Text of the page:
Monday, October 28, 2013

Journal Excerpt: Learned Passivity

This is what my 14-year-old self had to say on a long ago New Year's Eve:
What I’ve learned most this year:  God will provide for my every need. All I need and ever will is Him. Since His love is SO great, He’s the only Being I’ll ever need to be content and joyful. He wants what’s best for me, knows what is best, and will supernaturally take care of it. I don’t have to do anything, trying to make my plans work out. If I trust Him, He’ll show His power.

Just a few years earlier, I was an active girl with dreams and goals and ideas for the future. Dad wrote on my 6th grade homeschool report card that my "interest in spiritual things" was limited to "just the facts".

Somewhere between ages 12 and 14, I learned that I was to be passive, that I was to wait, that I was to be guided, led, and provided for by a supernatural being. That I didn't know what was good for me. That I didn't have to do anything.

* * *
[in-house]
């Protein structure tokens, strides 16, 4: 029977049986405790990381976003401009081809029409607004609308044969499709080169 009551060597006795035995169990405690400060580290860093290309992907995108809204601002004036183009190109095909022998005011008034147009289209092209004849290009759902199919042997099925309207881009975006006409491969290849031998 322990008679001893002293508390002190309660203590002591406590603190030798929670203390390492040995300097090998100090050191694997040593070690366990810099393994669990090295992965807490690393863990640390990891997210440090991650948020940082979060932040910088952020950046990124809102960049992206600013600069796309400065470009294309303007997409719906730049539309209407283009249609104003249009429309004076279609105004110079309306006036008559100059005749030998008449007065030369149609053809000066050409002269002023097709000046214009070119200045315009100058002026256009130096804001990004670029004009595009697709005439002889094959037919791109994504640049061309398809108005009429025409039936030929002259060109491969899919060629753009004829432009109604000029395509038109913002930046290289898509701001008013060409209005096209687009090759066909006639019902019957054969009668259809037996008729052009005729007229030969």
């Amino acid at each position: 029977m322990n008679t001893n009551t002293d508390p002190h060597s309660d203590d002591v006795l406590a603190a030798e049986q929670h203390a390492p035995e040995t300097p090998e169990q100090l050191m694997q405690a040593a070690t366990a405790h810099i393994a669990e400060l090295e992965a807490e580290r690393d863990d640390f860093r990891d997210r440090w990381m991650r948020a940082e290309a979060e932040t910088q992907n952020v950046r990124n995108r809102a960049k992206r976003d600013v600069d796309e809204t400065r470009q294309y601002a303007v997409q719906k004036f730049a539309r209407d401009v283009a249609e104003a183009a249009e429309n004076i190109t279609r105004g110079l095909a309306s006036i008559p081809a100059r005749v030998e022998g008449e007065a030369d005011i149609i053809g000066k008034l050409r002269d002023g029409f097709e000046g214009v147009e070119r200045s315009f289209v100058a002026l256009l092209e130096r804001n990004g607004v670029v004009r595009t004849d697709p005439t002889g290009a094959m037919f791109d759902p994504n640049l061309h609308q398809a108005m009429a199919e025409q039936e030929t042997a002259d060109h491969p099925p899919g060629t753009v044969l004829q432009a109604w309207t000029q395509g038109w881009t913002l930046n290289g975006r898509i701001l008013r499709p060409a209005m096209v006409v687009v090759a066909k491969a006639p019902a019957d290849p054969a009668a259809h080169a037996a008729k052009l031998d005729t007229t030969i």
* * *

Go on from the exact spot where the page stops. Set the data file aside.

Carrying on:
1 comment:

  1. "That I didn't have to do anything."

    This is the part I can't figure out.

    Full disclosure: I'm a mild-tempered atheist with a liberal Quaker background (no Heaven, no Hell, no salvation, no clergy, lots of candlelight vigils and vegetarian potlucks), but I don't mean this flippantly, I promise. I can't really picture where the world would be if everyone really took passivity to heart.

    A lot of things we take for granted are accomplished pretty much because people are often not passive, even when--and sometimes because--they are sincere and convinced Christians. What would happen if we all, well, checked out and waited for providence? Or sat back and waited for all those kids to go out and do the work (even though the lesson they were taught was that, in turn, they should raise all their kids to do it, etc.) I would feel as though I were passing the buck.

    (I guess self-direction is seen as God's hand, but . . . hmm. I'm still working on this.)